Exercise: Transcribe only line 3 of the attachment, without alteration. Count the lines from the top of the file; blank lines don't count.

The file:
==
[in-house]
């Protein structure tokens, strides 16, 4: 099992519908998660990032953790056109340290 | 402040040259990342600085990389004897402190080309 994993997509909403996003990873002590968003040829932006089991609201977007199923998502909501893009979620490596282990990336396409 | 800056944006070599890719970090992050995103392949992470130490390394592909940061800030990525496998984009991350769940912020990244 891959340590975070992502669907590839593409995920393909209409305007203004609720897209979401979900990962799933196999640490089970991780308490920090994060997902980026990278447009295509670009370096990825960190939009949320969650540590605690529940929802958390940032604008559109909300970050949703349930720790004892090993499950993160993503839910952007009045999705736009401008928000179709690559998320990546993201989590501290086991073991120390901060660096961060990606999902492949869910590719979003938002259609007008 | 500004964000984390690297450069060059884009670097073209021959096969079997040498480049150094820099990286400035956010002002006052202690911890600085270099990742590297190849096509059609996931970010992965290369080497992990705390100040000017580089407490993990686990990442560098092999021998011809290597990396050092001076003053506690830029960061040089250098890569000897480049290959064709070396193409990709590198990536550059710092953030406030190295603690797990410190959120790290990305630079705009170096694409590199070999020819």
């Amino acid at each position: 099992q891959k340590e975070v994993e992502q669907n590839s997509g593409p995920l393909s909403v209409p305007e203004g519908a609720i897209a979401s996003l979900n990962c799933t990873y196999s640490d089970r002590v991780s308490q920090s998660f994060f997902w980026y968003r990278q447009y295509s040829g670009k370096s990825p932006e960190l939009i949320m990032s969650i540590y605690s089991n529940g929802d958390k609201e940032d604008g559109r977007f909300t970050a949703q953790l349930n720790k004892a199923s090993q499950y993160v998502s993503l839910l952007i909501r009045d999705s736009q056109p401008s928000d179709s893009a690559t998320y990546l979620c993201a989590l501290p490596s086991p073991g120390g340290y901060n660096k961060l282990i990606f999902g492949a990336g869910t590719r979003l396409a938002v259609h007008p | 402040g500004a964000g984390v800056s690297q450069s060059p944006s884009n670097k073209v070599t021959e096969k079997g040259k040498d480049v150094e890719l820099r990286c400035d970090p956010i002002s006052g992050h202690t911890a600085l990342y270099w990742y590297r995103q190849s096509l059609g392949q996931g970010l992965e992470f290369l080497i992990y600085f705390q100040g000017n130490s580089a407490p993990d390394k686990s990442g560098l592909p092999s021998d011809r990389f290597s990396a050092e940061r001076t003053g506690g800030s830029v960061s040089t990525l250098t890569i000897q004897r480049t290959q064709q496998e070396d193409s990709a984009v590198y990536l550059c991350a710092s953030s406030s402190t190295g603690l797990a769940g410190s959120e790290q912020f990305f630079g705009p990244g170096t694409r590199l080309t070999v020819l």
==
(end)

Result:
């Amino acid at each position: 099992q891959k340590e975070v994993e992502q669907n590839s997509g593409p995920l393909s909403v209409p305007e203004g519908a609720i897209a979401s996003l979900n990962c799933t990873y196999s640490d089970r002590v991780s308490q920090s998660f994060f997902w980026y968003r990278q447009y295509s040829g670009k370096s990825p932006e960190l939009i949320m990032s969650i540590y605690s089991n529940g929802d958390k609201e940032d604008g559109r977007f909300t970050a949703q953790l349930n720790k004892a199923s090993q499950y993160v998502s993503l839910l952007i909501r009045d999705s736009q056109p401008s928000d179709s893009a690559t998320y990546l979620c993201a989590l501290p490596s086991p073991g120390g340290y901060n660096k961060l282990i990606f999902g492949a990336g869910t590719r979003l396409a938002v259609h007008p | 402040g500004a964000g984390v800056s690297q450069s060059p944006s884009n670097k073209v070599t021959e096969k079997g040259k040498d480049v150094e890719l820099r990286c400035d970090p956010i002002s006052g992050h202690t911890a600085l990342y270099w990742y590297r995103q190849s096509l059609g392949q996931g970010l992965e992470f290369l080497i992990y600085f705390q100040g000017n130490s580089a407490p993990d390394k686990s990442g560098l592909p092999s021998d011809r990389f290597s990396a050092e940061r001076t003053g506690g800030s830029v960061s040089t990525l250098t890569i000897q004897r480049t290959q064709q496998e070396d193409s990709a984009v590198y990536l550059c991350a710092s953030s406030s402190t190295g603690l797990a769940g410190s959120e790290q912020f990305f630079g705009p990244g170096t694409r590199l080309t070999v020819l």